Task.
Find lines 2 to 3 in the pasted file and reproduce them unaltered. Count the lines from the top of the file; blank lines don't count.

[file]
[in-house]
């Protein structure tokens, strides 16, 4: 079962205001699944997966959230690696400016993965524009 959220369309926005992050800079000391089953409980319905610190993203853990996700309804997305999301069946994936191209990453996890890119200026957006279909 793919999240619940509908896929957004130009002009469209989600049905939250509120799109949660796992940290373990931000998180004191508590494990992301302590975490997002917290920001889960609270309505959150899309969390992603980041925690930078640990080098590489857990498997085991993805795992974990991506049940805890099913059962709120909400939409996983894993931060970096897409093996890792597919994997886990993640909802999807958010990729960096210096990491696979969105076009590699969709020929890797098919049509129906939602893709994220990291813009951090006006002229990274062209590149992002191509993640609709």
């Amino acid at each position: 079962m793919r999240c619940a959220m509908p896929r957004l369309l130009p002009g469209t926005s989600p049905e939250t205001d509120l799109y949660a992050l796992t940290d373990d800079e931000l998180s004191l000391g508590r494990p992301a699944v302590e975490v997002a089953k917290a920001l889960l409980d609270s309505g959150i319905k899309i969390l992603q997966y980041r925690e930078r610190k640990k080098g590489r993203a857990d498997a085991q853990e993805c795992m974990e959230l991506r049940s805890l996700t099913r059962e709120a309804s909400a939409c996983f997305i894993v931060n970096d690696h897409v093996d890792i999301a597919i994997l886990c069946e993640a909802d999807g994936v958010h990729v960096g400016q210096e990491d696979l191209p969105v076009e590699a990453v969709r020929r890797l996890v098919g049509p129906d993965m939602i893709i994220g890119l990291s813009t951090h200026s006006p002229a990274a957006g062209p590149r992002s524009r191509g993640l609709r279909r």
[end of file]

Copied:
């Protein structure tokens, strides 16, 4: 079962205001699944997966959230690696400016993965524009 959220369309926005992050800079000391089953409980319905610190993203853990996700309804997305999301069946994936191209990453996890890119200026957006279909 793919999240619940509908896929957004130009002009469209989600049905939250509120799109949660796992940290373990931000998180004191508590494990992301302590975490997002917290920001889960609270309505959150899309969390992603980041925690930078640990080098590489857990498997085991993805795992974990991506049940805890099913059962709120909400939409996983894993931060970096897409093996890792597919994997886990993640909802999807958010990729960096210096990491696979969105076009590699969709020929890797098919049509129906939602893709994220990291813009951090006006002229990274062209590149992002191509993640609709």
């Amino acid at each position: 079962m793919r999240c619940a959220m509908p896929r957004l369309l130009p002009g469209t926005s989600p049905e939250t205001d509120l799109y949660a992050l796992t940290d373990d800079e931000l998180s004191l000391g508590r494990p992301a699944v302590e975490v997002a089953k917290a920001l889960l409980d609270s309505g959150i319905k899309i969390l992603q997966y980041r925690e930078r610190k640990k080098g590489r993203a857990d498997a085991q853990e993805c795992m974990e959230l991506r049940s805890l996700t099913r059962e709120a309804s909400a939409c996983f997305i894993v931060n970096d690696h897409v093996d890792i999301a597919i994997l886990c069946e993640a909802d999807g994936v958010h990729v960096g400016q210096e990491d696979l191209p969105v076009e590699a990453v969709r020929r890797l996890v098919g049509p129906d993965m939602i893709i994220g890119l990291s813009t951090h200026s006006p002229a990274a957006g062209p590149r992002s524009r191509g993640l609709r279909r």